Thus, in an exemplary implementation, where the first user account is “Thesis Paper,” with the calendars “school” and “home” and the second user account is “Job Search,” having only a “home” calendar, at operation 1501, the data processing system receives a selection of To do items associated with both the school and home calendars in the Thesis Paper account. At operation 1503, the data processing system receives a command to assign the selected To do items to the Job Search account. In one embodiment, at operation 1511, the data processing system automatically assigns the To do items selected that are associated with the home calendar in the Thesis Paper account to the home calendar in the Job Search account identified as a match at operation 1505. In a further embodiment, before the assignment operation 1511, the data processing system first presents, at operation 1509, a dialog to the user requesting input to acknowledge the To do items from the home calendar in the Thesis Paper account to are to be assigned to the home calendar in the Job Search account and then, upon receiving such input at operation 1510, performs the assignment at operation 1511. However, because some To do items originally selected in the Thesis Paper account did not belong to the home calendar, merely automatically assigning all To do items selected to the existing home calendar in the Job Search account may disadvantageously mix To do items that had been deliberately associated across the two calendars, school and home, in the Thesis Paper account. In certain embodiments therefore, to avoid such a loss of association, the data processing system automatically creates, at operation 1507, a second calendar in the Job Search account to which the To do items associated with the school calendar in the Thesis Paper account are assigned. In one embodiment, where no input identifying a particular existing calendar has been received at operation 1510, the data processing system automatically creates a “school” calendar in the Job Search account and assigns, at operation 1511, the To do items associated with the school calendar in the newly created school calendar in the Thesis Paper account, thereby maintaining the original association. In a further embodiment the data processing system presents a dialog to the user request input of a new name for the automatically created calendar.
In particular embodiments, the architecture of the software or data structures shown in
As depicted, local machine 1601, comprising a data processing system, such as described in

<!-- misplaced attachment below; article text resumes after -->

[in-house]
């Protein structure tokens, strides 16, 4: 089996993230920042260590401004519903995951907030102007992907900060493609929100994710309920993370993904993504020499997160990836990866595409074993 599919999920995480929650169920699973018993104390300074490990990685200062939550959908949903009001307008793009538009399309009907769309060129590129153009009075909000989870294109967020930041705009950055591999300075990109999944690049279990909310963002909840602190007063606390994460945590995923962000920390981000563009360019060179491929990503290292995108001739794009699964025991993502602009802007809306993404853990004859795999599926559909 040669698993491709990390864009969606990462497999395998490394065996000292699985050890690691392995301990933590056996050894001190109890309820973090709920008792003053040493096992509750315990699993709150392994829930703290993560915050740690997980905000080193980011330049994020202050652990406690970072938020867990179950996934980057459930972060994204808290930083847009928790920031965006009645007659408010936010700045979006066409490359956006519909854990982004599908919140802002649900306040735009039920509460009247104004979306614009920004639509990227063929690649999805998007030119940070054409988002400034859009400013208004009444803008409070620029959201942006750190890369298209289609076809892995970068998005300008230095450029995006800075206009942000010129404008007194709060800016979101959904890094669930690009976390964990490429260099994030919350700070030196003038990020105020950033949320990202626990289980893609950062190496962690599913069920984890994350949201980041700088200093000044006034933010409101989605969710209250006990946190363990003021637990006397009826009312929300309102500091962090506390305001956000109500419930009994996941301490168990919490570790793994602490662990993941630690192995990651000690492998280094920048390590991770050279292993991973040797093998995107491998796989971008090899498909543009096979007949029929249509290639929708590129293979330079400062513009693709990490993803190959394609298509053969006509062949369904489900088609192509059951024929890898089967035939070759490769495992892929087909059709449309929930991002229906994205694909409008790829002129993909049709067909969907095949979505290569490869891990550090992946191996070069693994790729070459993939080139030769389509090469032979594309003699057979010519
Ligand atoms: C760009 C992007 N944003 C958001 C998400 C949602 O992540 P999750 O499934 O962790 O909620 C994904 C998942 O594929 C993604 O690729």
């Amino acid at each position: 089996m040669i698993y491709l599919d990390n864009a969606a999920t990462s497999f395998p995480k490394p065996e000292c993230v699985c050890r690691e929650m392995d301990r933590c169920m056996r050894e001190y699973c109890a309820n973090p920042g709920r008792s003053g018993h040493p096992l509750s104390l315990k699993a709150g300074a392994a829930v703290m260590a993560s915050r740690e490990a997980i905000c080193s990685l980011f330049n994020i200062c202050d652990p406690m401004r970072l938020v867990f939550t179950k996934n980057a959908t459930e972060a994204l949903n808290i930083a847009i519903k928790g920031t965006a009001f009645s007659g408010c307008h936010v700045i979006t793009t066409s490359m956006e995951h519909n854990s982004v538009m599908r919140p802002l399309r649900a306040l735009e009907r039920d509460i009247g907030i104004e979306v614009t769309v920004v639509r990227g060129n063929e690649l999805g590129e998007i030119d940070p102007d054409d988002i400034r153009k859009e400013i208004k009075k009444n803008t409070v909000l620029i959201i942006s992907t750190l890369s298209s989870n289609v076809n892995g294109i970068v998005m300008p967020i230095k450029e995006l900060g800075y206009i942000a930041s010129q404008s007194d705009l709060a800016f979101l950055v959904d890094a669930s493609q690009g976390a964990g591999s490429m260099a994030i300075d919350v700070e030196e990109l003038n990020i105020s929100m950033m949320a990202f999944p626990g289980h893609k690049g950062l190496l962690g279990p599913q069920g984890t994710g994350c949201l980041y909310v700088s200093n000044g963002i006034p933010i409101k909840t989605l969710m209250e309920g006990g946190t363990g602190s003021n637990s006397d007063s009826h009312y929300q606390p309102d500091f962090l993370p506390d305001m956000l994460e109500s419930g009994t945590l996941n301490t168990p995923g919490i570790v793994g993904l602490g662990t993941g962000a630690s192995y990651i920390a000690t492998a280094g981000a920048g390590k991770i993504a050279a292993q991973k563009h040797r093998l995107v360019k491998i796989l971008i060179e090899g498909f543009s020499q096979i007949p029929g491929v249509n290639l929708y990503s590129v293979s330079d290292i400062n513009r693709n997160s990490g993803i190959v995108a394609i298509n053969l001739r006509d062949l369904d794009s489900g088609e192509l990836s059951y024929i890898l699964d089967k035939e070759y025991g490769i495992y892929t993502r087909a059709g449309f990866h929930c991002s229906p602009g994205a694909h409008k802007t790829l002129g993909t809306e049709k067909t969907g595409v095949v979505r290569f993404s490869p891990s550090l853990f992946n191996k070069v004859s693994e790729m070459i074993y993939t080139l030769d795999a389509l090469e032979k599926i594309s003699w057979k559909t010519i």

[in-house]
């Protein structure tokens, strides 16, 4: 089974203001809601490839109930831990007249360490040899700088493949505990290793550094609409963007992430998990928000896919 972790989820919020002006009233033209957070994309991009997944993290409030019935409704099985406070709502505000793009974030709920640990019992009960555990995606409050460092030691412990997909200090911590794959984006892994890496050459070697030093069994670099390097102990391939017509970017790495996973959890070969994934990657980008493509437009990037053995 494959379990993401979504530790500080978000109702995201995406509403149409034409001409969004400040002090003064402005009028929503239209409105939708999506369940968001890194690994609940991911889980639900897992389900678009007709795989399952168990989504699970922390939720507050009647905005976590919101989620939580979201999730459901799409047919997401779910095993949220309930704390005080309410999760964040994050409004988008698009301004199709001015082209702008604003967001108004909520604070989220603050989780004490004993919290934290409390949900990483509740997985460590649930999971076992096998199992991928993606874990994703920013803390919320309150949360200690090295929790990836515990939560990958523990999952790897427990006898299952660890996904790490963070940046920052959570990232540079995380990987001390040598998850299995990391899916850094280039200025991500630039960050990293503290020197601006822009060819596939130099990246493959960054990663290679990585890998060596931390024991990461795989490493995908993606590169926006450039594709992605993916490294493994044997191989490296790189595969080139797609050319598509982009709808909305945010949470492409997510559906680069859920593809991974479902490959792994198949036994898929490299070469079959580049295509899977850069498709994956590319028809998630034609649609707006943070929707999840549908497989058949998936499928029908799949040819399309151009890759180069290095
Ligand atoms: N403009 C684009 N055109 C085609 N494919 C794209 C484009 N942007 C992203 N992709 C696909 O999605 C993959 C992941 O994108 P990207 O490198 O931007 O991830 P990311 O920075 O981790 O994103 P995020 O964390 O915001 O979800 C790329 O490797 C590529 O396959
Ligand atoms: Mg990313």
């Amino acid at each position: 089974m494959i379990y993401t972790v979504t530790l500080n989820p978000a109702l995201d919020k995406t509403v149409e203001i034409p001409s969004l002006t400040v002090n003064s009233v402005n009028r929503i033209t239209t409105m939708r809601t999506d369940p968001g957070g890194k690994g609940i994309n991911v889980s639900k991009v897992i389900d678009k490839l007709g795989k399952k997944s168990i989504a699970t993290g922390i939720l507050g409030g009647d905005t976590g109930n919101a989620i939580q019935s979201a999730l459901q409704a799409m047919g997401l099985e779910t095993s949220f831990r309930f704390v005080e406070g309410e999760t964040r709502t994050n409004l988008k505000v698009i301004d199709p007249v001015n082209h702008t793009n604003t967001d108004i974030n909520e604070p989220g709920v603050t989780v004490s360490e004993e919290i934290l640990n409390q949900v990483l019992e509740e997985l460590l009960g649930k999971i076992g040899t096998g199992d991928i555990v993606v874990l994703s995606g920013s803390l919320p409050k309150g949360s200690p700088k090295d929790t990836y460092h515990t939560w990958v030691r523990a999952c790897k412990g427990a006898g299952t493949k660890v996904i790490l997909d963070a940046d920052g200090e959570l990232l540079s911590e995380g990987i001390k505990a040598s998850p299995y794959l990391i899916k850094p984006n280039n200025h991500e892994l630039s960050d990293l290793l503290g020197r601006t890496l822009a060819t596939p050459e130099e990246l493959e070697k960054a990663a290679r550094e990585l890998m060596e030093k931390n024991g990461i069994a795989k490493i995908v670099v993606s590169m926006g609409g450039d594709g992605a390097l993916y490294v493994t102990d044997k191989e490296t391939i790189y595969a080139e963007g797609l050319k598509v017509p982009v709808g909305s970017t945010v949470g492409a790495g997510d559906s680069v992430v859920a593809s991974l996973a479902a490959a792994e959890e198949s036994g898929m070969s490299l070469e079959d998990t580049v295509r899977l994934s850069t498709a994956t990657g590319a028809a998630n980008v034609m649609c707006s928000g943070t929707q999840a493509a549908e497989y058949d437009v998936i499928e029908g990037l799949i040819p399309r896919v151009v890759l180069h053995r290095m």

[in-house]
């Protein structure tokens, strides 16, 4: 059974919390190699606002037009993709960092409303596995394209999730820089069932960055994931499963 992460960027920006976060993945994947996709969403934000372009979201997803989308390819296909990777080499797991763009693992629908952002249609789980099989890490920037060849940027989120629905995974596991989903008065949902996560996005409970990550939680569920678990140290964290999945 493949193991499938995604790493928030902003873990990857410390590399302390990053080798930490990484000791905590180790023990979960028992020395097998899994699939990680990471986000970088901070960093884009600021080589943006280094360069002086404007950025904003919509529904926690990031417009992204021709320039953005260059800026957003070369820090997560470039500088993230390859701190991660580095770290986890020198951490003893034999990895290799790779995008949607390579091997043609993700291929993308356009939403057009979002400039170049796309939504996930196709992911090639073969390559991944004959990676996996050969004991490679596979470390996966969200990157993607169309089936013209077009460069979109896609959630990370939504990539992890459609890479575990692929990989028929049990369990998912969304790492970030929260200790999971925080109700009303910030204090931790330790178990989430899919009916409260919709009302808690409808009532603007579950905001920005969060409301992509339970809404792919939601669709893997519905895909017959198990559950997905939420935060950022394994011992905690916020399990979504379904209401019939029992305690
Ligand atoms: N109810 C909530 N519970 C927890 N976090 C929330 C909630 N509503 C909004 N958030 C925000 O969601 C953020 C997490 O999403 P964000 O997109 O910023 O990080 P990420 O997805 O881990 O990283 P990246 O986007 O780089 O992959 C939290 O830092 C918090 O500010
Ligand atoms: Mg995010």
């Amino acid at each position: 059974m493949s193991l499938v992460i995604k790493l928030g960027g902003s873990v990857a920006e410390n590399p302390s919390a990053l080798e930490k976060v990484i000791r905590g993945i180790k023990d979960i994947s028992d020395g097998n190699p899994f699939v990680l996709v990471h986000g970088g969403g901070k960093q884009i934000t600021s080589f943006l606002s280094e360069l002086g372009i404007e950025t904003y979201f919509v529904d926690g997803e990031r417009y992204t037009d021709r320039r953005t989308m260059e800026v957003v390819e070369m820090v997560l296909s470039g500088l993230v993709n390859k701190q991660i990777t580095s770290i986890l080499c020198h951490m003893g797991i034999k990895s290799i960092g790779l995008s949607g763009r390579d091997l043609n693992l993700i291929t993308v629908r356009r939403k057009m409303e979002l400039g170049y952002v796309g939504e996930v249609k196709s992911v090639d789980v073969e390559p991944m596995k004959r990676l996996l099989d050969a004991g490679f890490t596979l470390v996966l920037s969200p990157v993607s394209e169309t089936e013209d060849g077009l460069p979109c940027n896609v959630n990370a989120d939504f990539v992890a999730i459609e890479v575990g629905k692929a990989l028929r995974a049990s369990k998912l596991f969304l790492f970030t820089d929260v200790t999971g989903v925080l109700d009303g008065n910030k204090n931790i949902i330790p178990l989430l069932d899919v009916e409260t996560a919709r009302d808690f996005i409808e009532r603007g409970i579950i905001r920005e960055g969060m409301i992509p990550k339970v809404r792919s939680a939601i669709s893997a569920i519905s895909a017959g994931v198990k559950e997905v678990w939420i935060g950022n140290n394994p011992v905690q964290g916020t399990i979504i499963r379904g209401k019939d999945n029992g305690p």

In particular embodiments, local email client application 1602 further includes email server agent 1610 to communicate, with email server 1615, embedded metadata in a text editing document (i.e. an email message) hidden from the user. Thus, local email client application 1602 never presents the text editing document containing the metadata to a user as a viewable email message and operates on the metadata in a manner transparent to the user. Email server 1615 may be communicated to via the Internet, as commonly known in the art. In a certain embodiments, email server agent 1610 pushes a “false” message to email server 1615 upon the occurrence of particular events occurring on local machine 1601, such as a modification of the To do database 1604 or note database 1603. As defined herein, a “false” message is a message communicated via a messaging protocol between a local machine and a message server, the message containing metadata describing an object that is acted on by the local machine without presenting the message to the user. The message is false in that is not ordinarily presented to the user as an incoming or outgoing message but instead is operated on by the system to modify a system object. In certain exemplary embodiments, the object communicated, is a database record, such as a To Do item. In some embodiments, email server agent 1610 pushes a “false” message to email server 1615 only upon particular (not all) modifications to the To do database 1604, such as only upon a change to a To Do having a relatively immediate calendared date. For example, false messages relating only to those To Do items scheduled to be done within the next 24 hours may be pushed to the mail server by email server agent 1610. In other embodiments, false message containing a batch of To Do item changes, such as those occurring over a fixed time, is sent periodically. In at least one embodiment, however, a false message is pushed upon every modification of the To do database 1604 or note database 1603.